Wow. Just wow.

Damn, and I have work I need to get done this afternoon . . .

Jim Downey

(Via MeFi.)

Annoying, yet exciting.

Gah. I am either having a relapse of the very stubborn flu that had me laid low last month, or am fighting some new bug with similar (yet still considerably less severe) symptoms. This is highly annoying.

So, I’m about to go take a nap. But first a couple of quick notes, and then a bit from Phil Plait’s blog about a recent discovery that is very exciting.

Note one: downloads of the .pdf of Communion of Dreams have crossed 8,200 and downloads of the audio version continue to climb as well. That’s exciting.

Note two: heard nothing yet from the agent I mentioned contacting the other day. No surprise – I expect that it will take a month or so to hear from them. But I needed something else to note.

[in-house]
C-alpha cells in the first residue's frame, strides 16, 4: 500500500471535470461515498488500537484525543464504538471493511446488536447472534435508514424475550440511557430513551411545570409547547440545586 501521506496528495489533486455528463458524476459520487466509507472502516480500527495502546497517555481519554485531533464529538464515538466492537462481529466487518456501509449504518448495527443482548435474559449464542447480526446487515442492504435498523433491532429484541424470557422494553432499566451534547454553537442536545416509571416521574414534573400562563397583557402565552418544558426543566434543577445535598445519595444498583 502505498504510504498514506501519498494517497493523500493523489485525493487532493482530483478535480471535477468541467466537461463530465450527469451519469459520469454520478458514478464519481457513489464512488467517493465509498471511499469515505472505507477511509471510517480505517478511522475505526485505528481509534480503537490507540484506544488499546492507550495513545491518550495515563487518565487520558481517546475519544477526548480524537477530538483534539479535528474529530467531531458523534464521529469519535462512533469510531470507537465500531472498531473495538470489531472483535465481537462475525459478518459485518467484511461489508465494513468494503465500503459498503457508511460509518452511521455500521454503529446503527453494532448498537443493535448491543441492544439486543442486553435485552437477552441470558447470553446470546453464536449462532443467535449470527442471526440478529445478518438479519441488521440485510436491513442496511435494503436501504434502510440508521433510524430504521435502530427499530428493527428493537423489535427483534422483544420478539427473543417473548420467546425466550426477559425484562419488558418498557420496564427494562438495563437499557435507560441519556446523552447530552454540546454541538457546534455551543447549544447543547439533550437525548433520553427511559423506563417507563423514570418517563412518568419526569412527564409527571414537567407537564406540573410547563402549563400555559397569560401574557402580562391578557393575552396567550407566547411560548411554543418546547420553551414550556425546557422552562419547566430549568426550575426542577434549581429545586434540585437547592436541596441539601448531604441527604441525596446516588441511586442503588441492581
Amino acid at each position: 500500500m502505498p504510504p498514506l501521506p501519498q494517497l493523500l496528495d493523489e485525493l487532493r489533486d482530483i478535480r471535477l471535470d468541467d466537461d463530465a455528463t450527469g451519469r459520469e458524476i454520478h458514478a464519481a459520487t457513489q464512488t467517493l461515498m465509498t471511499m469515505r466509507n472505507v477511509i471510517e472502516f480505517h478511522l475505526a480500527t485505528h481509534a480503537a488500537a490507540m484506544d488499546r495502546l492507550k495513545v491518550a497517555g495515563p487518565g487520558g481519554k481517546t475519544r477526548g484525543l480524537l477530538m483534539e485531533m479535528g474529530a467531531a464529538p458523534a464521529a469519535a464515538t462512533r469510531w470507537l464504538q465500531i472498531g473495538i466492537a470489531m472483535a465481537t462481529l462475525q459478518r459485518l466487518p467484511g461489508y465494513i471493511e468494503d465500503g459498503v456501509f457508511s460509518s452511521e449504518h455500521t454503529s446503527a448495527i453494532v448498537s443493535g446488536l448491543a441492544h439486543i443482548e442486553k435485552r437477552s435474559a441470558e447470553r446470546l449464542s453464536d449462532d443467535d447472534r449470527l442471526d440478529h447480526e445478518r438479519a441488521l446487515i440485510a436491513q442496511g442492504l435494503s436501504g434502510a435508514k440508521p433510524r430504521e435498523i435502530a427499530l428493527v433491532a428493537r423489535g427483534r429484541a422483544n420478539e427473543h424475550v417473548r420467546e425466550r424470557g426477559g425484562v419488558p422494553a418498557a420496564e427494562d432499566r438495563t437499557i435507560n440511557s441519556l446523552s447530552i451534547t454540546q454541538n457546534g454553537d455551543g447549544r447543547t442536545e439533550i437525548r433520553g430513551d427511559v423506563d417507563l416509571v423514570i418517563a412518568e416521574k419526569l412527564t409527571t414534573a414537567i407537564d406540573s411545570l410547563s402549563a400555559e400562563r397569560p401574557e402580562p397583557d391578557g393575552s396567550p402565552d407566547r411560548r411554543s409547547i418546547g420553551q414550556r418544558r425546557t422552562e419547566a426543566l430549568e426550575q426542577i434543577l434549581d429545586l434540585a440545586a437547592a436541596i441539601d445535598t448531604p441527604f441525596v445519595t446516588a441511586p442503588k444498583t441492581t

Now, about the news from space . . .

I have written previously about the Cassini probe’s 10 year mission to Saturn, and how there have been a lot of great images and information coming back to scientists about that planet and its moons. Information that helps to confirm what we knew when I was first writing Communion (since most of the action of the book takes place on and around Titan.) But there is news which would potentially require me to revise the novel slightly – not about Titan, but about its sibling Enceladus. You may have heard something about this, but I’ll go to the Bad Astro Boy himself for the news:

Life’s cauldron may be bubbling underneath Enceladus

A few days ago I wrote about how the Cassini Saturn probe dove through water ice plumes erupting from the surface of the icy moon Enceladus. The pictures were incredible, but it may very well be that the other detectors got the big payoff.